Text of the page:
On the way back to the train again, we passed a rather quirky hairdressing salon, and Mr.5 happily agreed to get a haircut which was overdue.

He settled into the chair and told the girl quietly, but directly,

“I’d like the lines please.  Can you make my hair look funky?”

(I’m sorry, WHAT?)

I asked him, “I’m sorry, what are ‘lines’?  You want funky hair?”

“Lines on the side.  I saw someone had them at Little Athletics and they look good.”

And suddenly I remembered the pyjamas and the shoes and the mirror-gazing, and Mr.5’s sudden interest in wanting to look the way he wants to look.

And so I said “OK, you can get the lines”.

(But told the hairdresser to do it subtly, no more than two lines.  And do not make my kid look like some freak out of a rap video.  Or else.  Or something like that.)

And so now I have a 5-year old that looks somewhere between a mini David Beckham and Vanilla Ice.

And actually, he does look pretty cool, in our opinion! Some parents might raise an eyebrow next week at kinder, and they can raise them all they like. 🙂

But how young is too young for kids to express themselves?  What’s down the track I wonder – a request for something similar to that on the left?

And as a parent, where do you draw the line?  Obviously, when Mr.5 is Mr.16 and came home saying, “Mum, Dad, I’ve decided to get a tattoo”, we’d be exchanging some serious words with him.

But what about all the little things in between?

I guess it’s a judgement call.

Why oh why can’t they just stay small? 🙂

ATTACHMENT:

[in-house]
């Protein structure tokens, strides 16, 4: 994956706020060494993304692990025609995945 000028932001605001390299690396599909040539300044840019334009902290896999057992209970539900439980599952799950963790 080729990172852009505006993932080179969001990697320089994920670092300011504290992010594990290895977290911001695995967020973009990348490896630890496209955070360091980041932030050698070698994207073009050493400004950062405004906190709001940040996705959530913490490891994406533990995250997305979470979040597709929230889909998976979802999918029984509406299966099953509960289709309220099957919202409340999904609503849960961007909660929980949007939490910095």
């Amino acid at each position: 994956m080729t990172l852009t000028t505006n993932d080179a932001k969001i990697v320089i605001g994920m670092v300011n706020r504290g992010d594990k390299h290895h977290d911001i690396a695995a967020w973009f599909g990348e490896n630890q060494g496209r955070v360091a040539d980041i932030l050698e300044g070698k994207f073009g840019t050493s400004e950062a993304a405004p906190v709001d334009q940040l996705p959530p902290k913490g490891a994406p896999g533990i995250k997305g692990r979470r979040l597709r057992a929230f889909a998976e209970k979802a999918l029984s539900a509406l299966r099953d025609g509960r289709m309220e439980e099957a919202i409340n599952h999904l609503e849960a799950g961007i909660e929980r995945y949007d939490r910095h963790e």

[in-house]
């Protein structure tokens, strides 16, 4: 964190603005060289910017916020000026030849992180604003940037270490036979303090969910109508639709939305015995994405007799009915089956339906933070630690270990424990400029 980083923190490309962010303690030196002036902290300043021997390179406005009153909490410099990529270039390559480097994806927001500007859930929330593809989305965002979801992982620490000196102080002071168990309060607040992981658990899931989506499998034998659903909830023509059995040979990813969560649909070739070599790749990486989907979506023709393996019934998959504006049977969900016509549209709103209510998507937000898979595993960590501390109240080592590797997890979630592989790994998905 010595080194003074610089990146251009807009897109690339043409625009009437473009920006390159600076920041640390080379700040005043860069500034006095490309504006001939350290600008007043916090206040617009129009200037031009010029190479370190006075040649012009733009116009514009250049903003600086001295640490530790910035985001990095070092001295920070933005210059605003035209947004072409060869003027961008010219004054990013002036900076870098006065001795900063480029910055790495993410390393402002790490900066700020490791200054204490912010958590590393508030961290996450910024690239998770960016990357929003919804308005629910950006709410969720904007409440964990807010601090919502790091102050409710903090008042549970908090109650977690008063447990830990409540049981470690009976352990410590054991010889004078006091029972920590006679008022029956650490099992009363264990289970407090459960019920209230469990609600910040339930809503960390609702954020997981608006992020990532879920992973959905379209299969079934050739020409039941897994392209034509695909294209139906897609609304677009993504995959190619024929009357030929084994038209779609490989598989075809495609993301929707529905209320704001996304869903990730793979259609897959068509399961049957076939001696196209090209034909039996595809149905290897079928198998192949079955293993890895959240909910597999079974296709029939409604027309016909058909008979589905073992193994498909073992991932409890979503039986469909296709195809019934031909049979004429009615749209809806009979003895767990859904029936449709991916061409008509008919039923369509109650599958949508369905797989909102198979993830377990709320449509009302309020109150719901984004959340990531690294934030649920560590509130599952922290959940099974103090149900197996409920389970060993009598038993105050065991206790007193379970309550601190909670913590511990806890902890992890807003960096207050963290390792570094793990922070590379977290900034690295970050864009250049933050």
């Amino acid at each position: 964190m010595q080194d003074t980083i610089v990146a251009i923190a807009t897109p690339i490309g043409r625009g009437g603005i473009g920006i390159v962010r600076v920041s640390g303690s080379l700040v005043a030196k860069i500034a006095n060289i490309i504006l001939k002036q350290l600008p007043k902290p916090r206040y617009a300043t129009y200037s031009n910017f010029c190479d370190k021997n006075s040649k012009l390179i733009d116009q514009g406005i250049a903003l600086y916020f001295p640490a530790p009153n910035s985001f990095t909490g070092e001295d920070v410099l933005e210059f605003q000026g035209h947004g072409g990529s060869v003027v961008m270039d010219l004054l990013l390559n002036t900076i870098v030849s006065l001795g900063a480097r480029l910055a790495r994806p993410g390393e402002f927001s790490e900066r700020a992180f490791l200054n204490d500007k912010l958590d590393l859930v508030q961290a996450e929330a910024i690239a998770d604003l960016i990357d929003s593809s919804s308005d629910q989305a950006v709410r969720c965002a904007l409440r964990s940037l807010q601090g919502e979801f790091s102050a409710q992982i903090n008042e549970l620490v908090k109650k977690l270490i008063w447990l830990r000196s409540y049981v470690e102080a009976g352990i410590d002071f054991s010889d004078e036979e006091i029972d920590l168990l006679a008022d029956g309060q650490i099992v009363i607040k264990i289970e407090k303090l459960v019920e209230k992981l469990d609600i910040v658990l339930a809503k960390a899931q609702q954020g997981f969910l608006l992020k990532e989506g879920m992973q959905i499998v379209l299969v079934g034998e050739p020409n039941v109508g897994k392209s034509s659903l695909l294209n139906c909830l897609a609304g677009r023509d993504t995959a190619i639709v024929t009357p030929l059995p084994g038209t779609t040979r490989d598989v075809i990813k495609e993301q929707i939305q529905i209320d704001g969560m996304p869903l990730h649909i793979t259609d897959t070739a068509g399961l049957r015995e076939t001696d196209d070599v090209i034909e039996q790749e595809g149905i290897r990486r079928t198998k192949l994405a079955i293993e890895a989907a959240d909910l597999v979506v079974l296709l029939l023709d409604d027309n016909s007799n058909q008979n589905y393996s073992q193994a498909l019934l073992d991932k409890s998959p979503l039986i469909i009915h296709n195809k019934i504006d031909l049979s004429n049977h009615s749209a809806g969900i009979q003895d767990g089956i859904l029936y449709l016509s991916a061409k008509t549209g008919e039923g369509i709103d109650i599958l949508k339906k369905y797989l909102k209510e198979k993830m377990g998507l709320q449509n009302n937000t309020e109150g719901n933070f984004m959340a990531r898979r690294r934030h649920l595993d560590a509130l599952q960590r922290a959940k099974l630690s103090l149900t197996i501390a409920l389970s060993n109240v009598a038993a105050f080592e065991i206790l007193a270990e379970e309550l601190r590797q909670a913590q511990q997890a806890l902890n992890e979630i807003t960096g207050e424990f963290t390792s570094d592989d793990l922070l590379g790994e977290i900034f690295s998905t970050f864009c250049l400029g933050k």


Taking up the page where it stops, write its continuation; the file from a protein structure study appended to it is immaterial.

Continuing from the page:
Alison x


5 responses to “Freedom of age 5?

  1. Oh Alison – wow. He looks so cool . And yes, we know these things are coming at some stage but even then it comes as a big surprise. This story rang some bells for me, in fact having a haircut with two stripes in the side is discussed in Barbara Coloroso’s book, Kids are worth it. She uses it to demonstrate her topic “I can be me” . She says kids tend to have a rebellion at about 2, 5 and at puberty when they try to establish their own identities and independence. If things aren’t life threatening, morally threatening or unhealthy or permanent then she suggests you should swallow what you want and let them do it. She said the most common comment she got from other parents when she let her son get stripes in his hair was “If you let them do this at eleven what’s he going to be doing when he is 16?” but in her experience ” I believe if you let children make choices and mistakes when they are cheap, they rarely make expensive ones later on. Kids grow and learn from cheap ones”